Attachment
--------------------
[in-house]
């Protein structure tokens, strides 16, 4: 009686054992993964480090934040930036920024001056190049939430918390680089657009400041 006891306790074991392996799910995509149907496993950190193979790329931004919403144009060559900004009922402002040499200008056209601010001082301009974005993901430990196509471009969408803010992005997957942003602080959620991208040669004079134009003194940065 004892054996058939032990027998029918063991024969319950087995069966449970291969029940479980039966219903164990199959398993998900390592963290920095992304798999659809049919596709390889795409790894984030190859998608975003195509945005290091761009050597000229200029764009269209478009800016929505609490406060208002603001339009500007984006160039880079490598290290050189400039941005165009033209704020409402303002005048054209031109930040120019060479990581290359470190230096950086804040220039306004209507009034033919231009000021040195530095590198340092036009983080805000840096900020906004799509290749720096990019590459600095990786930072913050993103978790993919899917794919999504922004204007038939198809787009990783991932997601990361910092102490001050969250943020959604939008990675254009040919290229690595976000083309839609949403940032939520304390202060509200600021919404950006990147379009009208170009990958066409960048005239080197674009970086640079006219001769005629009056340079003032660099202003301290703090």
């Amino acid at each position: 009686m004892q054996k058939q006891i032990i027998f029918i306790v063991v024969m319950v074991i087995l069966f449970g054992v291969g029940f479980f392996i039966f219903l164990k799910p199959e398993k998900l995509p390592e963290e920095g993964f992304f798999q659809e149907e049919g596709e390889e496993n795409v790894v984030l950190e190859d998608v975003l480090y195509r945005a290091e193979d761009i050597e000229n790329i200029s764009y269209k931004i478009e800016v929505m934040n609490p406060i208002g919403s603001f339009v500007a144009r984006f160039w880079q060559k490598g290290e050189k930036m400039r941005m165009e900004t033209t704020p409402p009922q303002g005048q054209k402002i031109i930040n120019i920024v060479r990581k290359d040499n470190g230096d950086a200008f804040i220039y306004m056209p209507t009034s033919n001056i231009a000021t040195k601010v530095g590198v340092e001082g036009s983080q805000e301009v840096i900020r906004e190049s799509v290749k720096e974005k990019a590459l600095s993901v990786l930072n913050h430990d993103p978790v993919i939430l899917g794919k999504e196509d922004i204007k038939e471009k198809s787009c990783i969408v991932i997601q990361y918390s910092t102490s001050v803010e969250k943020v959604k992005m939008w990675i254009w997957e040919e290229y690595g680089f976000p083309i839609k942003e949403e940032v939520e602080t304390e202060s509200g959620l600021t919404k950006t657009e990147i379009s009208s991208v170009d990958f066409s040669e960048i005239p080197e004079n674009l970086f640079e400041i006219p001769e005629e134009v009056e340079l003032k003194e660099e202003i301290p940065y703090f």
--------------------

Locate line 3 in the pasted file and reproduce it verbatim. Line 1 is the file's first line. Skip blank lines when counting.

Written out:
């Amino acid at each position: 009686m004892q054996k058939q006891i032990i027998f029918i306790v063991v024969m319950v074991i087995l069966f449970g054992v291969g029940f479980f392996i039966f219903l164990k799910p199959e398993k998900l995509p390592e963290e920095g993964f992304f798999q659809e149907e049919g596709e390889e496993n795409v790894v984030l950190e190859d998608v975003l480090y195509r945005a290091e193979d761009i050597e000229n790329i200029s764009y269209k931004i478009e800016v929505m934040n609490p406060i208002g919403s603001f339009v500007a144009r984006f160039w880079q060559k490598g290290e050189k930036m400039r941005m165009e900004t033209t704020p409402p009922q303002g005048q054209k402002i031109i930040n120019i920024v060479r990581k290359d040499n470190g230096d950086a200008f804040i220039y306004m056209p209507t009034s033919n001056i231009a000021t040195k601010v530095g590198v340092e001082g036009s983080q805000e301009v840096i900020r906004e190049s799509v290749k720096e974005k990019a590459l600095s993901v990786l930072n913050h430990d993103p978790v993919i939430l899917g794919k999504e196509d922004i204007k038939e471009k198809s787009c990783i969408v991932i997601q990361y918390s910092t102490s001050v803010e969250k943020v959604k992005m939008w990675i254009w997957e040919e290229y690595g680089f976000p083309i839609k942003e949403e940032v939520e602080t304390e202060s509200g959620l600021t919404k950006t657009e990147i379009s009208s991208v170009d990958f066409s040669e960048i005239p080197e004079n674009l970086f640079e400041i006219p001769e005629e134009v009056e340079l003032k003194e660099e202003i301290p940065y703090f």